All in the Family — U.S. Athletes Talk about Ties to Their Family and Sport

All in the Family — U.S. Athletes Talk about Ties to Their Family and Sport
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All in the Family — U.S. Athletes Talk about Ties to Their Family and Sport

Jenny Johnson Jordan has always had the support of her father — Olympic great Rafer Johnson. John Roethlisberger has a complex relationship with his coach, who also happens to be his dad. Marion Jones likes just relaxing with husband — and Olympic shot putter — C.J. Hunter. Steven Lopez doesn't get in trouble for beating up on his siblings, who are fellow taekwondo competitors. Iris Zimmerman hates when her sister — and fellow Olympic fencer — foils her plans. Troy Dumais thinks that, together, he and his brother make a pretty good diving team. Annett Davis has a hard time sharing quality time with her husband — an Olympic hopeful in swimming. David O'Connor and his wife — a fellow Olympic equestrian team member — take the good with the bad. Karen O'Connor met an interesting equestrian competitor and decided to marry him.

Nobody understands exactly what it takes to become an Olympic athlete quite like someone who has sweated and fretted along with that athlete every step of the way. Especially if the other person sweating and fretting is a member of the family. Or, better yet, a family member who has been there before. When the United States sends its team to the Olympic Games in Sydney, Australia, it will be a true family affair for several Americans.

We've heard a lot about the amazing Clark family, which will send sisters Joetta Clark-Diggs and Hazel Clark, as well as their sister-in-law Jearl Miles-Clark to represent the U.S. in the 800. But there are others.Sometimes it's dad pushing the athlete along.

Sometimes it's a spouse or a sibling. Whatever it is, for these 2000 Olympians, family ties make all the difference in the world. "He really supports me in all my athletic endeavors," beach volleyball player Jenny Johnson Jordan says of her dad. "To me, that's the greatest influence he can have on me."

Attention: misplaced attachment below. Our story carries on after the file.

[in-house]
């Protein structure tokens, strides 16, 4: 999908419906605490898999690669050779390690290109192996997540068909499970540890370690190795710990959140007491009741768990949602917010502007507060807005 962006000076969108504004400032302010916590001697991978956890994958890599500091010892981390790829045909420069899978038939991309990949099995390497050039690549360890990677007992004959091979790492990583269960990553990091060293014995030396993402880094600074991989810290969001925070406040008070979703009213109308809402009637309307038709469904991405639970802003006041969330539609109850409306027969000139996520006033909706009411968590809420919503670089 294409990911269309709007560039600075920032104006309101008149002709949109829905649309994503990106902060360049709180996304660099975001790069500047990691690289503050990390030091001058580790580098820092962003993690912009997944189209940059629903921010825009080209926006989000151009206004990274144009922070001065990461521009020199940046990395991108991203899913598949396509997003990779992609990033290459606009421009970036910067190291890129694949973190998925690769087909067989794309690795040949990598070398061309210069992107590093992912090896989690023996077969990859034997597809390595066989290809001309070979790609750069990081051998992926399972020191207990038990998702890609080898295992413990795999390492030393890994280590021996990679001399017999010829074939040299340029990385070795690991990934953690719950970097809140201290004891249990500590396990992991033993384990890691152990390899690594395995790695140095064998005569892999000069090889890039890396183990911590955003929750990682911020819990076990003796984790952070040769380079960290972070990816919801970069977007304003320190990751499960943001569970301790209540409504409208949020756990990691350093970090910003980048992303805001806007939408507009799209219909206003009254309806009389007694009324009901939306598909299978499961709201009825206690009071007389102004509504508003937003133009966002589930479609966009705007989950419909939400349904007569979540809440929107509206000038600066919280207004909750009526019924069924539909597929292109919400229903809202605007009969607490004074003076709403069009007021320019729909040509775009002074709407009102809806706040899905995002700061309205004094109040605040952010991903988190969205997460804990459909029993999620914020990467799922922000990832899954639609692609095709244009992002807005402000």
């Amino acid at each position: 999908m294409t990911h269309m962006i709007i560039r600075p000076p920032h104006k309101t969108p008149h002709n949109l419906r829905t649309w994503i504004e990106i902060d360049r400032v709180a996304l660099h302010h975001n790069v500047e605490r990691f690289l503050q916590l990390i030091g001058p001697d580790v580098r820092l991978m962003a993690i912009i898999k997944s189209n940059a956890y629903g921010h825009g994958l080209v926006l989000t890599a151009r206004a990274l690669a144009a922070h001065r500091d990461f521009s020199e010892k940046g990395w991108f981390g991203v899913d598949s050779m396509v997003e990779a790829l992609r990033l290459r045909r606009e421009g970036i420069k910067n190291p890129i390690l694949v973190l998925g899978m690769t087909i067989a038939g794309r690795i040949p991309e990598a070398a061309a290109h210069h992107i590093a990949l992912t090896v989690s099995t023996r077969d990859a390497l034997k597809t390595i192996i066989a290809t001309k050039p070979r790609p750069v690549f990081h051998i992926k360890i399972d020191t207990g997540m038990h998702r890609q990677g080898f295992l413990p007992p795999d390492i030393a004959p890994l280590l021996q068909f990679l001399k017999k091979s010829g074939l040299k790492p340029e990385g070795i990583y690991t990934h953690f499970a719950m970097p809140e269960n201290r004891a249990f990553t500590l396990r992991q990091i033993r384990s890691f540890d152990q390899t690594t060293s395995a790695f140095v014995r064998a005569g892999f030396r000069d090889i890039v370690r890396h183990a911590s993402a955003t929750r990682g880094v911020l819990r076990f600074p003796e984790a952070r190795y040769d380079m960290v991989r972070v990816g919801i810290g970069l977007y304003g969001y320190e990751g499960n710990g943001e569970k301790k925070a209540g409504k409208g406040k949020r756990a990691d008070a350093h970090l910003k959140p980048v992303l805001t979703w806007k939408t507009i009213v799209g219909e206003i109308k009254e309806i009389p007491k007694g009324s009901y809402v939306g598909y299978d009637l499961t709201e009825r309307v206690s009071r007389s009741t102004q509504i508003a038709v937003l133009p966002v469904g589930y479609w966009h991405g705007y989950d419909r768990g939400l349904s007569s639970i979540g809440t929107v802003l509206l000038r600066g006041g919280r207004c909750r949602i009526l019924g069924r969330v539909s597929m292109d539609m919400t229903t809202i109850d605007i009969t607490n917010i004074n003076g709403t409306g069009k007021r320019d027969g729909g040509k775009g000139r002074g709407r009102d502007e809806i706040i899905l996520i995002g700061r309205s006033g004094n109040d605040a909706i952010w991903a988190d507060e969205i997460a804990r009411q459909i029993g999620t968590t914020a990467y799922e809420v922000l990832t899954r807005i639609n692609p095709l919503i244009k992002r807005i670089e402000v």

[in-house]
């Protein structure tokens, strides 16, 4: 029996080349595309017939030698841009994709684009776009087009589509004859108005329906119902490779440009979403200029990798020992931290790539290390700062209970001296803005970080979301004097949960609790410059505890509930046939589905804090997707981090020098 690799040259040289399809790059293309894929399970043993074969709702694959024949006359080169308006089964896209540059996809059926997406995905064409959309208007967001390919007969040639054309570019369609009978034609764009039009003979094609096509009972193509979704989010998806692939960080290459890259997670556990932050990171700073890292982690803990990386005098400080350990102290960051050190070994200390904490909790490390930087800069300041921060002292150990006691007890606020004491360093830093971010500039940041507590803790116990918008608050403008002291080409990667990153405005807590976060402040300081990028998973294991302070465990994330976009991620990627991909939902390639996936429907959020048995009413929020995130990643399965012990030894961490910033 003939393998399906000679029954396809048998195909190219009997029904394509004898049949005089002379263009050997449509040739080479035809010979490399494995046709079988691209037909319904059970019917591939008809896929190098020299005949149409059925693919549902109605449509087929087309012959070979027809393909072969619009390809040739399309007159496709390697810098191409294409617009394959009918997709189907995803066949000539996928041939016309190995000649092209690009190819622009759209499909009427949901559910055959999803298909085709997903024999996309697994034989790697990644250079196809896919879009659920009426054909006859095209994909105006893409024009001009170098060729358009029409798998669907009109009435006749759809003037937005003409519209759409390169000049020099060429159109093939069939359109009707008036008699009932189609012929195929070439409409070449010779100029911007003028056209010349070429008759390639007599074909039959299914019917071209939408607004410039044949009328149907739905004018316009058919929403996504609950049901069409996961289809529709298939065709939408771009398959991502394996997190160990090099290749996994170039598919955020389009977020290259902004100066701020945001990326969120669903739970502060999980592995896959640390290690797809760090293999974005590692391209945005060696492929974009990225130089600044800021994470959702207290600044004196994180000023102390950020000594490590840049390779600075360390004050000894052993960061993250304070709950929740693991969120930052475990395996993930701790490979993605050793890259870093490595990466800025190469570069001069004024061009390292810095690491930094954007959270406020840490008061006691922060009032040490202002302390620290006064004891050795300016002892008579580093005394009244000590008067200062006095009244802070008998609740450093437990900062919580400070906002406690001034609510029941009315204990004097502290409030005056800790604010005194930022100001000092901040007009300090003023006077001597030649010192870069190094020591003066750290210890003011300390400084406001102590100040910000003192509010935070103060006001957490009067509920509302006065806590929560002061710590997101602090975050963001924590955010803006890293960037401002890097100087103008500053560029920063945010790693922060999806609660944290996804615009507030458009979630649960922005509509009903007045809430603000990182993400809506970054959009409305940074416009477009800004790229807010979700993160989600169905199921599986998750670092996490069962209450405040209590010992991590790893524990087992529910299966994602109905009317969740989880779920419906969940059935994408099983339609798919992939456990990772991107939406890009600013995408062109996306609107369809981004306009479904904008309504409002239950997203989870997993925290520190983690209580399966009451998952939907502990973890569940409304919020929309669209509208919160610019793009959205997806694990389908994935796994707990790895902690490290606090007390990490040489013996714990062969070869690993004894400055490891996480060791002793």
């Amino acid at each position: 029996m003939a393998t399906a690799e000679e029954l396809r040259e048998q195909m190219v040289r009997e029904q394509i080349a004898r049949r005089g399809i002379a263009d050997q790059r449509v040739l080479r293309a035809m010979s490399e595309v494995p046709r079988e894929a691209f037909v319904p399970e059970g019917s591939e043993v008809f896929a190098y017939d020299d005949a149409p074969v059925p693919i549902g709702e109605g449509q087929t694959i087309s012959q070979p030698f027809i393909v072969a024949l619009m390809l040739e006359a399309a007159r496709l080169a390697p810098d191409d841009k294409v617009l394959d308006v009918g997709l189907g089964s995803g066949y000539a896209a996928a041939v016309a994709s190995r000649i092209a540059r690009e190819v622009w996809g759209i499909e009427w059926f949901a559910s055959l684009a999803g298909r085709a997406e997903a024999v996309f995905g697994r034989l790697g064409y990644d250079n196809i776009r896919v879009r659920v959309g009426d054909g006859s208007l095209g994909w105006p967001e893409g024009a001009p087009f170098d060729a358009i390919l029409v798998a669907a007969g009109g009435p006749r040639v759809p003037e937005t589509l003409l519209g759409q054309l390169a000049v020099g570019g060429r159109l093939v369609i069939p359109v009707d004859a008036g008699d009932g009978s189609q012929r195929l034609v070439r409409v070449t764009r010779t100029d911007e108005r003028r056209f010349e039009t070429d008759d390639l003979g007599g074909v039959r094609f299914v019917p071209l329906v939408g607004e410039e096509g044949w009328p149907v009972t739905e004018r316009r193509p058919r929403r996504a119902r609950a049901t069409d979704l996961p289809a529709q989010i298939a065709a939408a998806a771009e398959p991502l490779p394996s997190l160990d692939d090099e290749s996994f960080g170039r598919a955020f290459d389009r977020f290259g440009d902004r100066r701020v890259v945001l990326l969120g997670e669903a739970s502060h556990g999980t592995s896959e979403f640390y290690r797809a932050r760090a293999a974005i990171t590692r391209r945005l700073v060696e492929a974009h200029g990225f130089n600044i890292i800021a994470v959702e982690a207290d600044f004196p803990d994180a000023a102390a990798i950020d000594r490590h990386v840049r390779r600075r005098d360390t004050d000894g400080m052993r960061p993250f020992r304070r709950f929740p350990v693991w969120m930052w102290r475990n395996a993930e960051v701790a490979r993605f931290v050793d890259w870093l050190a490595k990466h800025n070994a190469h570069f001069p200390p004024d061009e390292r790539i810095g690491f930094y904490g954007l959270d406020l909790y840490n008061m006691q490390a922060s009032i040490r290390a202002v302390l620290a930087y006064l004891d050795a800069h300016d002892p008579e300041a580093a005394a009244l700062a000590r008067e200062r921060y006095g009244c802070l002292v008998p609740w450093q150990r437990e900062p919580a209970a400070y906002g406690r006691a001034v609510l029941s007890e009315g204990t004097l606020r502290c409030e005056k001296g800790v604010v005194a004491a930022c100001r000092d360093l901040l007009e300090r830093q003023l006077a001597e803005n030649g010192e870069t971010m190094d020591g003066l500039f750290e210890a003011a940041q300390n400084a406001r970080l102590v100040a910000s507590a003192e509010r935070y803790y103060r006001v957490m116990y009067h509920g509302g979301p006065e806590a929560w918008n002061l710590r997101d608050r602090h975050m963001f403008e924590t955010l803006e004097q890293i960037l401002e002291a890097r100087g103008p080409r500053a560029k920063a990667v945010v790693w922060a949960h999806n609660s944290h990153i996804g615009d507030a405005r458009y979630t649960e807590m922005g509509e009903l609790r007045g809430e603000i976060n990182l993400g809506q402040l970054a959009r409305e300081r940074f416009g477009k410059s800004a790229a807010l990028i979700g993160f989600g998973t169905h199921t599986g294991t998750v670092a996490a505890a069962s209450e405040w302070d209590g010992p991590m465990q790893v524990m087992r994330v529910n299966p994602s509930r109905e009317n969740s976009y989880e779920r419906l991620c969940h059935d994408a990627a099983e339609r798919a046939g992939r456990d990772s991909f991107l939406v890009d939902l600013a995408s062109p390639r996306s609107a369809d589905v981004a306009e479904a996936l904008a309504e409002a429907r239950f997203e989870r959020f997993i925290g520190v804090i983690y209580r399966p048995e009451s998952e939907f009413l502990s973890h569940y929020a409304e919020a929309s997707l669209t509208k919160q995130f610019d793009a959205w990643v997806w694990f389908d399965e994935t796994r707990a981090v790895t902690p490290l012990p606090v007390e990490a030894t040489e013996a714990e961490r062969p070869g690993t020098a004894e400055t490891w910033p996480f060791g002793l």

Rafer Johnson — for this Olympics, he'll be known as Jenny's dad — may be best known for the gold medal he won in the decathlon at the 1960 games in Rome. He lit the flame at the opening ceremonies at the 1984 Olympics in Los Angeles, too, and serves on the board of directors for the Special Olympics. Though Johnson has said he finds it difficult to watch his children in athletic events, others who have family members competing in world-class events get much closer.

Husband and wife David and Karen O'Connor not only train together, they sometimes compete against each other in equestrian events. That gets a little strange at times. "You have good weekends, you have bad weekends," David says. "We have a long-term look at it, so one individual [competition] is not going to make or break your career. That makes a big difference."

Fencer Iris Zimmerman knows how O'Connor feels. She has competed against her older sister Felicia in foil for years. "It's hard, because neither of us wants to win, but neither of us wants to lose. So we both feel badly, the person who wins, and the person who loses," Iris says. "It's hard to think of each other as opponents, to really watch each other and want to strategize against each other. It's a difficult situation for both of us."

Still, most athletes who rely on their family say the relationships work out well, even when direct competition is involved. Steven Lopez, a featherweight in the Taekwondo competition in Sydney, is coached by his older brother Jean. Steven also was on the 1999 U.S. National Team with his younger brother, Mark. His sister, Diana, is also involved in the sport. Those family ties make him a better competitor, he insists. "I think that's what we have that other people don't have. The support of each other, the strength that we draw from each other," Steven says. "Ultimately, it's love. That's what I think gives us the strength to go on and be better than anyone else in our divisions."

Gymnast John Roethlisberger is coached by his dad, Fred, a member of the 1968 Olympic team. The younger Roethlisberger readily admits that his relationship with his coach makes things different. "It's definitely different than with another coach. Your relationship with your father, just by itself, is different than a relationship with someone else," John says. "But it's been great. We've obviously had our tough times, just like any coach and athlete do. But in the long run,

it's definitely been by far the best thing for me and I think he's enjoyed it as well."

Maybe the most famous of the current family of American Olympic athletes is track star Marion Jones, who will be gunning for five gold medals in Sydney. Her husband is no slouch, either. He is C.J. Hunter, the reigning world champion in the shot put. They will carry on a tradition started by skiers Andrea Mead-Lawrence and her husband, David, who became the first American husband-wife combo to compete in the same Olympics back in 1952. Jones, married to Hunter in 1998, says she's just doing what comes naturally. "We enjoy family. We enjoy each other," Jones says. "We're a normal married couple. We just happen to both be world champions."


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  • 来源:外教社 2015-07-17